Print Friendly and PDF

Poverty Prevention and Empowerment for Un-documented Adolescents in the Dominican Republic

March 5, 2013

Accompaniment and critical presence; the two themes were branded into my mind as I left for the Dominican Republic.  These two themes have defined my first quarter in the Dominican Republic.  For months they were my safety net, when people challenged me, “why are you here?” or “why do you want to live there?” I had the perfect answers, “I am here to learn about the culture, language, and people. I want to walk daily though life and experience challenges with Caminante.”  I have experienced and anticipate more time of observation, so that together, Caminante and I can create sustainable and beneficial solutions. I understood that after months of accompaniment and just “being” with Caminante, critical presence would happen… that I would find my place of purpose.  My heart continues to be called towards a population of children and adolescents who are systematically being refused rights, most critically, the right to a public education.

Haitian refugees, Dominicans born in the DR of Haitian descent, and extremely poor and/or uneducated Dominicans are at risk of lacking personal identification and documentation. Documentation is needed to attend school, receive government assistance, get a driver’s license, legally work, vote, receive a pension, etc. Haitians had many challenges as refugees before 2010, but the influx in Haitian refugees has led to increased limits and tightened laws on immigration. “In recent years, the government has adopted new penalties for companies that hire illegal workers and has amended the constitution to no longer automatically grant citizenship to people born in the country before 2010, except for those whose parents were legal residents. The Dominican Republic saw a major influx of Haitians that year, after a massive earthquake destroyed much of the Haitian capital and devastated the country’s economy” (January 2013, Washington Post).

Many children in the Dominican Republic do not have the opportunity to attend school until late in their childhood, if at all; because they do not have birth certificates or their birth certificates are deemed false. Unfortunately, many people have falsified documents out of necessity.

In my accompaniment process, I have heard the stories of many children and my fellow Caminante staff who have lived through the struggles of not having documents. Caminante assists where they can to help mothers get birth certificates for their children, but their most effective ministry for this population is with the adolescents and young adults who do not have access to traditional education.  Through Caminante’s trade school, La Casona, adolescents have the opportunity for alternative education in hotel management, restaurant staff, beautician, child care, cooking, tailoring, jewelry making, and information technology and other advanced computer skills. La Casona also provides English classes for adolescents and adults, a very desirable skill in this tourist area!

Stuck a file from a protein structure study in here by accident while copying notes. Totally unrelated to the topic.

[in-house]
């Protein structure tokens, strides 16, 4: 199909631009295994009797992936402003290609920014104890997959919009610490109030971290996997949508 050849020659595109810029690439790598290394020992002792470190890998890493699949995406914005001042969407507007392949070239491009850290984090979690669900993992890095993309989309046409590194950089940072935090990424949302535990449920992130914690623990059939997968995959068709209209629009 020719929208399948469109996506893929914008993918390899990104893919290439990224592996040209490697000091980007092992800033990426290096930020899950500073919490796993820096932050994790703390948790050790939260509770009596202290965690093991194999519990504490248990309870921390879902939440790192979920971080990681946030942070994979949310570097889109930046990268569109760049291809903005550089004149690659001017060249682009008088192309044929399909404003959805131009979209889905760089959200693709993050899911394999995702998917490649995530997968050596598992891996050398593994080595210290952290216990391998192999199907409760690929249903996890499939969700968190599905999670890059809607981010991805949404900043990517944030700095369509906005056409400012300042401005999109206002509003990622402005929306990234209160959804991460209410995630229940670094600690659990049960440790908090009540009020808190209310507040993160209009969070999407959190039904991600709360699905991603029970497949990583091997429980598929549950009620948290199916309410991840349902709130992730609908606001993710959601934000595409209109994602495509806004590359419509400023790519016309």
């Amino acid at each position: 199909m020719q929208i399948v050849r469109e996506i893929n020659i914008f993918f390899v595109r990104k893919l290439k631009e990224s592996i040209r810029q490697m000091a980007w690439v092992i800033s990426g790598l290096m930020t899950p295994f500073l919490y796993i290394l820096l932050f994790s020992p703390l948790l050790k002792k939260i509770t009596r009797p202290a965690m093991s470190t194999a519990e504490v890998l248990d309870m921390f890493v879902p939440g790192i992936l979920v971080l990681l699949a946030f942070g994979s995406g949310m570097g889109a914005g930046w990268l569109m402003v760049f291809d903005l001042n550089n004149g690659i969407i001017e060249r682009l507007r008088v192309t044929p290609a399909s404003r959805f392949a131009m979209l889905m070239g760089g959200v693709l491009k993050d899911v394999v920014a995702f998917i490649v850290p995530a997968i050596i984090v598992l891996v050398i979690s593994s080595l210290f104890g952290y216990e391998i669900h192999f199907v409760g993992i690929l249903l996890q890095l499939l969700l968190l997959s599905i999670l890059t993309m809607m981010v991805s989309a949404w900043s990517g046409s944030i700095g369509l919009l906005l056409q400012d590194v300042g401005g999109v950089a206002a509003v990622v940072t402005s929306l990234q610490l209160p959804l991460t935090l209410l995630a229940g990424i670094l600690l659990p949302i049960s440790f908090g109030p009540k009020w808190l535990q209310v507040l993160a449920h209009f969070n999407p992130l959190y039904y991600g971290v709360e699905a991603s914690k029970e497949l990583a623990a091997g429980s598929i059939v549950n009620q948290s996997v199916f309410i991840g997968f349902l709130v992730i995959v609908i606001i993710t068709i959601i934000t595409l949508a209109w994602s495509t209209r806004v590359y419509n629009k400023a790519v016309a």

In addition, Caminante provides community and empowerment for an amazing group of teenagers, most of whom are Haitian. This group does not attend public school. Instead, they attend classes in La Casona in the morning and have alternative activities in the afternoon at Caminante. Throughout the week they have education classes, empowerment workshops, and Desportes para la Vida, a health and sexuality curriculum. The program is called “Espacios para Emprender” (EPE – Space for Entrepreneurship). In a discussion with visitors from Church World Services, the group shared how Caminante and EPE has helped them realize they have rights, are intelligent, and deserve to have a good life. Many of them, without the program, might be forced to work on the streets in extremely low wage and or dangerous jobs; now, they have received specialized education and have a certificate of a professional education.  The group of 20 adolescents graduated in December 2012 with smiles of accomplishment and lots of words of gratitude for the many teachers and facilitators who coached them through the program. Caminante has given this group of amazing teens opportunities for a better life and empowered them to feel confident and safe in who they are.

http://www.washingtonpost.com/business/haitians-get-help-getting-passports-and-a-way-to-survive-in-dominican-republic/2013/01/16/0d2744c8-600c-11e2-9dc9-bca76dd777b8_story.html

Ashley Holst

Ashley Holst serves as a Global Mission Intern with Proyecto Caminante in the Dominican Republic.
Her ministry is possible because of funds provided by Week of Compassion of the Christian Church (Disciples of Christ).  She works with the children in Caminante’s Outreach Ministry.

Make a gift for this Mission placement

comments powered by Disqus

Powered by Convio
nonprofit software